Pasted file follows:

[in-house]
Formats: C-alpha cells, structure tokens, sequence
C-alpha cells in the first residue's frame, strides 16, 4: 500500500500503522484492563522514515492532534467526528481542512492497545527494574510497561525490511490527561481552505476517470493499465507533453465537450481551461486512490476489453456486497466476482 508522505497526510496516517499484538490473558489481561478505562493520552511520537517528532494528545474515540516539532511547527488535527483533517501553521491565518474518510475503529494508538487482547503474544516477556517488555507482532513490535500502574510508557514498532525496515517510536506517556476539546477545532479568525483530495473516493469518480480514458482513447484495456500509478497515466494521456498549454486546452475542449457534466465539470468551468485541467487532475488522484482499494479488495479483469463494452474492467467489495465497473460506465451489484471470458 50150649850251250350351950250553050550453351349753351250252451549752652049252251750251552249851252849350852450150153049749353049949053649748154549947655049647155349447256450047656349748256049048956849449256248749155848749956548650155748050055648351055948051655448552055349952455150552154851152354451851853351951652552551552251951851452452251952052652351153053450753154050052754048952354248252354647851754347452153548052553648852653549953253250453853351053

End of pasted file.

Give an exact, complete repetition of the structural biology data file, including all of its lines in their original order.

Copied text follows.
[in-house]
Formats: C-alpha cells, structure tokens, sequence
C-alpha cells in the first residue's frame, strides 16, 4: 500500500500503522484492563522514515492532534467526528481542512492497545527494574510497561525490511490527561481552505476517470493499465507533453465537450481551461486512490476489453456486497466476482 508522505497526510496516517499484538490473558489481561478505562493520552511520537517528532494528545474515540516539532511547527488535527483533517501553521491565518474518510475503529494508538487482547503474544516477556517488555507482532513490535500502574510508557514498532525496515517510536506517556476539546477545532479568525483530495473516493469518480480514458482513447484495456500509478497515466494521456498549454486546452475542449457534466465539470468551468485541467487532475488522484482499494479488495479483469463494452474492467467489495465497473460506465451489484471470458 50150649850251250350351950250553050550453351349753351250252451549752652049252251750251552249851252849350852450150153049749353049949053649748154549947655049647155349447256450047656349748256049048956849449256248749155848749956548650155748050055648351055948051655448552055349952455150552154851152354451851853351951652552551552251951851452452251952052652351153053450753154050052754048952354248252354647851754347452153548052553648852653549953253250453853351053